She did, an infant in one hand, a toddler gripping the other. Miraculously, all of her children made it to Bangladesh. But her husband, who had been tilling the fields when the soldiers came, was missing. As she ran, she saw a child facedown in a rice paddy. The last Ms. Setara saw of her village was an orange glow burning from the area where her house had been.
“If the color of the fire was in a dress it would be beautiful,” she said, looking down at her muddy clothes, “but it made me very fearful when I saw it.”
A Human Rights Watch investigation documented that parts of Taung Pyo were still burning in mid-September as Myanmar soldiers patrolled the village, despite the fact that Ms. Aung San Suu Kyi said that all “clearance operations” against militants had ceased on Sept. 5.
While Ms. Aung San Suu Kyi, who was awarded the Nobel Peace Prize as a political prisoner in 1991, controls the country’s civilian government, she has no authority over Myanmar’s military.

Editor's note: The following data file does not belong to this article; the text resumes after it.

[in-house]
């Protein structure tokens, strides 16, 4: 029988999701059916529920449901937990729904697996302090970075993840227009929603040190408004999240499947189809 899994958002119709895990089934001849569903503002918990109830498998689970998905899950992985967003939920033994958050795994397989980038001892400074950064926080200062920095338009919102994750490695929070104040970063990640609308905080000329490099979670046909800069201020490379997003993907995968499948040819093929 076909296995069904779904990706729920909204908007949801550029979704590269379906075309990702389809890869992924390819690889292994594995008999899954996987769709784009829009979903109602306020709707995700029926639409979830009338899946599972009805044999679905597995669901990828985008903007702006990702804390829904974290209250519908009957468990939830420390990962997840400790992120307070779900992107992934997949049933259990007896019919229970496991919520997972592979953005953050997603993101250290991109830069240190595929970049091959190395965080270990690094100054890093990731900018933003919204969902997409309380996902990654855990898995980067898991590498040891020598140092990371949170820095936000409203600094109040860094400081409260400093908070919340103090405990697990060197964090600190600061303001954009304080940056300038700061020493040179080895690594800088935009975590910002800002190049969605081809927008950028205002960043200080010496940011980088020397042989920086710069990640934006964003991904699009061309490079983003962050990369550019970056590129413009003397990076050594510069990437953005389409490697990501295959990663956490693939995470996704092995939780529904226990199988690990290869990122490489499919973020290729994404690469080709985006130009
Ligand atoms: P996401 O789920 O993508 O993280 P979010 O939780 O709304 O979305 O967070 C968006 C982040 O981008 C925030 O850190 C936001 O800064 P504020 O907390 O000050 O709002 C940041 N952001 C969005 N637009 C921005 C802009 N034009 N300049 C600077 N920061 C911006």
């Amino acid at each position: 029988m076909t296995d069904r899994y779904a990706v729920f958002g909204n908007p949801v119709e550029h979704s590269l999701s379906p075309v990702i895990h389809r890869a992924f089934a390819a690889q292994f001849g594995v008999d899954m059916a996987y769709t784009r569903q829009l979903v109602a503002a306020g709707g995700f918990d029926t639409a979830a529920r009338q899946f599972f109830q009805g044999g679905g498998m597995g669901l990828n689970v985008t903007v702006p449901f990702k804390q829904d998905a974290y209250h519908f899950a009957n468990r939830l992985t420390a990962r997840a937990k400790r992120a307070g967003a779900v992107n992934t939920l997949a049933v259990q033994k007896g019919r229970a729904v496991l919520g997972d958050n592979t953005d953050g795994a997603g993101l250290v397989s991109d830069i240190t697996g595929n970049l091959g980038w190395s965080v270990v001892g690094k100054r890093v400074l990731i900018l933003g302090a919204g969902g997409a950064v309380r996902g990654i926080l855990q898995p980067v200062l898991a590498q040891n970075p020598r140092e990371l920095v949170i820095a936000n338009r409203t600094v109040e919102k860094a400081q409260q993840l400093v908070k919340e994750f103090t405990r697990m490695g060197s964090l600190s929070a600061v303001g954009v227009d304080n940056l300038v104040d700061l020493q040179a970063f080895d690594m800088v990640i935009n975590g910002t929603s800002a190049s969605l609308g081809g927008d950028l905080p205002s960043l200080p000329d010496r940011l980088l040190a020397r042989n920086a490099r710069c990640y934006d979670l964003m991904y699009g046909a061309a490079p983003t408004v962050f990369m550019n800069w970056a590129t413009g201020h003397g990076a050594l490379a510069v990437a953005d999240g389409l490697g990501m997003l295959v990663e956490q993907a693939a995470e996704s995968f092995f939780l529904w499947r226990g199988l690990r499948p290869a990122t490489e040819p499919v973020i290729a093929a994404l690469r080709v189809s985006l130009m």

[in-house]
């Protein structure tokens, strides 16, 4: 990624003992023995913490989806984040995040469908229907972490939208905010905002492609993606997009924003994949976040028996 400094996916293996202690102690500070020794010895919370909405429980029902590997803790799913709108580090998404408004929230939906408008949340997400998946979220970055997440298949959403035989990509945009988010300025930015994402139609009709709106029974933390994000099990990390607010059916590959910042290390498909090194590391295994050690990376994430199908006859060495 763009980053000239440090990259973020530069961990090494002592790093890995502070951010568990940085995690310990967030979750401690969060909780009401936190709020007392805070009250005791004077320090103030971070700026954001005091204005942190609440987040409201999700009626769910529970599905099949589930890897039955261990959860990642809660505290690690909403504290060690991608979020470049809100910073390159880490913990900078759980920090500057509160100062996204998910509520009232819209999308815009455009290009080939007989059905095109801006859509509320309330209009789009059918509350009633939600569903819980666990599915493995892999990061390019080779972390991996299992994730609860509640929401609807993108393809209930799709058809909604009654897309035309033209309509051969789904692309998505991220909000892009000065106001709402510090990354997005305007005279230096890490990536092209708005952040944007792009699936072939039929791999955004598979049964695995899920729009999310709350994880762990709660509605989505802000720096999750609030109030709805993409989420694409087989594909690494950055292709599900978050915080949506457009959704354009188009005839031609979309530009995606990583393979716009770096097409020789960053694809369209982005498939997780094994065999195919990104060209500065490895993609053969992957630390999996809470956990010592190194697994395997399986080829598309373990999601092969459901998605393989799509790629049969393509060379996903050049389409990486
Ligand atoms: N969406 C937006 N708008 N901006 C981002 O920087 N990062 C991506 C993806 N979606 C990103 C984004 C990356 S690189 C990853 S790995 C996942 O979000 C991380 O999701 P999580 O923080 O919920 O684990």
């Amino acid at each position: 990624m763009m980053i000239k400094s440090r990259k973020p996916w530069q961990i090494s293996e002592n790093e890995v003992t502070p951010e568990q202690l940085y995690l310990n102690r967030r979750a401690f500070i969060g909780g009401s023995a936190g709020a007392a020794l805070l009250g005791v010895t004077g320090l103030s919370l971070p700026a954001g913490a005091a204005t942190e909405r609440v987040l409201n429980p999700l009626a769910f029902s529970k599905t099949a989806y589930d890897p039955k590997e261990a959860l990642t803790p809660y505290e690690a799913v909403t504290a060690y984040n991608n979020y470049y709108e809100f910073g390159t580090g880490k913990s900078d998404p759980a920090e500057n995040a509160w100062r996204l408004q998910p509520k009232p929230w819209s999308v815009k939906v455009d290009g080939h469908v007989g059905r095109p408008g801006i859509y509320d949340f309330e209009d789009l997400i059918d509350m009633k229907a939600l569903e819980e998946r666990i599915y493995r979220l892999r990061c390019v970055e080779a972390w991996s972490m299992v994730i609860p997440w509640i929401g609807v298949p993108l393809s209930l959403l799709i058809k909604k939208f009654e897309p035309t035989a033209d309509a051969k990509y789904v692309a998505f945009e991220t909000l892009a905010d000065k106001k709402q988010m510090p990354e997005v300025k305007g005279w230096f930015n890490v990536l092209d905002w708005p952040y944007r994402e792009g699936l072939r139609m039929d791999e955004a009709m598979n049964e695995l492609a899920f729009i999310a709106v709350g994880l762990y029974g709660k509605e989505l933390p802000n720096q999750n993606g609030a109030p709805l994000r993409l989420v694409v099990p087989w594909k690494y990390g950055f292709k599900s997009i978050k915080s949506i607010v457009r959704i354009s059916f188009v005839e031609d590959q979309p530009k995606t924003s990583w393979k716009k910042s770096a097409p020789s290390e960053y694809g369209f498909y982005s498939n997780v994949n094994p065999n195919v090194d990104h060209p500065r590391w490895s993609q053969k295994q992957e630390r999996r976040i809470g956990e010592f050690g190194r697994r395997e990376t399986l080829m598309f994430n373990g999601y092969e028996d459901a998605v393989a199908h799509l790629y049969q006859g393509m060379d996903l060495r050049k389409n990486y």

Refugees from Taung Pyo, known in the Rohingya dialect as Tumbru, said that there were almost no Rohingya left in the community — they had either bolted to Bangladesh, been killed by gunfire or been arrested. Another villager, Mohamed Aktar, said he counted at least three bodies as he fled the area in late August.
“Maybe more,” he said. “I ran so fast I could not count well.”
Bangladesh has accused Myanmar’s military of laying land mines in the area. One woman who tried to cross back to Taung Pyo, in order to investigate the damage to her home, stepped on a mine and lost most of her leg. She was treated in a hospital in Bangladesh.